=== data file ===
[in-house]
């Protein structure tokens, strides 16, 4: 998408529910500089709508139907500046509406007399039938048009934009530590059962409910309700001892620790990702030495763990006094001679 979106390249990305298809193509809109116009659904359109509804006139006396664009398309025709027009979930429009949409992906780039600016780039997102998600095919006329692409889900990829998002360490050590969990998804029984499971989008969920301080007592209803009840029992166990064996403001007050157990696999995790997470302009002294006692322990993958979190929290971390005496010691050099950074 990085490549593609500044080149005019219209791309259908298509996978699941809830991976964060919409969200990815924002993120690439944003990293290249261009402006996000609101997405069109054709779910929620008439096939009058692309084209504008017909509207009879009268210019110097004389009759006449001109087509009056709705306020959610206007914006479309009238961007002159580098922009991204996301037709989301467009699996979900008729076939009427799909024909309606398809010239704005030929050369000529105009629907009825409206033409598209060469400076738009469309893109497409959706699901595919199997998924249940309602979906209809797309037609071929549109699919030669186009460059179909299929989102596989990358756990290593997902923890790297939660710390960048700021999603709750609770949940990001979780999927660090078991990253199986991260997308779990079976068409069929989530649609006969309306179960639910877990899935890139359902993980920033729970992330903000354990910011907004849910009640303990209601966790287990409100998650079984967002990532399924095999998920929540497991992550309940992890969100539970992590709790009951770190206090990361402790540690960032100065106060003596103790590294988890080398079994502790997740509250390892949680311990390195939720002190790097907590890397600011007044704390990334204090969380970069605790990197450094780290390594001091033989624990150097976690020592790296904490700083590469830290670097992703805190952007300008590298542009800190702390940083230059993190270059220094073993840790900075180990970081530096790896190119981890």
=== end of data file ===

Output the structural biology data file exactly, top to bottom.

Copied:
[in-house]
């Protein structure tokens, strides 16, 4: 998408529910500089709508139907500046509406007399039938048009934009530590059962409910309700001892620790990702030495763990006094001679 979106390249990305298809193509809109116009659904359109509804006139006396664009398309025709027009979930429009949409992906780039600016780039997102998600095919006329692409889900990829998002360490050590969990998804029984499971989008969920301080007592209803009840029992166990064996403001007050157990696999995790997470302009002294006692322990993958979190929290971390005496010691050099950074 990085490549593609500044080149005019219209791309259908298509996978699941809830991976964060919409969200990815924002993120690439944003990293290249261009402006996000609101997405069109054709779910929620008439096939009058692309084209504008017909509207009879009268210019110097004389009759006449001109087509009056709705306020959610206007914006479309009238961007002159580098922009991204996301037709989301467009699996979900008729076939009427799909024909309606398809010239704005030929050369000529105009629907009825409206033409598209060469400076738009469309893109497409959706699901595919199997998924249940309602979906209809797309037609071929549109699919030669186009460059179909299929989102596989990358756990290593997902923890790297939660710390960048700021999603709750609770949940990001979780999927660090078991990253199986991260997308779990079976068409069929989530649609006969309306179960639910877990899935890139359902993980920033729970992330903000354990910011907004849910009640303990209601966790287990409100998650079984967002990532399924095999998920929540497991992550309940992890969100539970992590709790009951770190206090990361402790540690960032100065106060003596103790590294988890080398079994502790997740509250390892949680311990390195939720002190790097907590890397600011007044704390990334204090969380970069605790990197450094780290390594001091033989624990150097976690020592790296904490700083590469830290670097992703805190952007300008590298542009800190702390940083230059993190270059220094073993840790900075180990970081530096790896190119981890």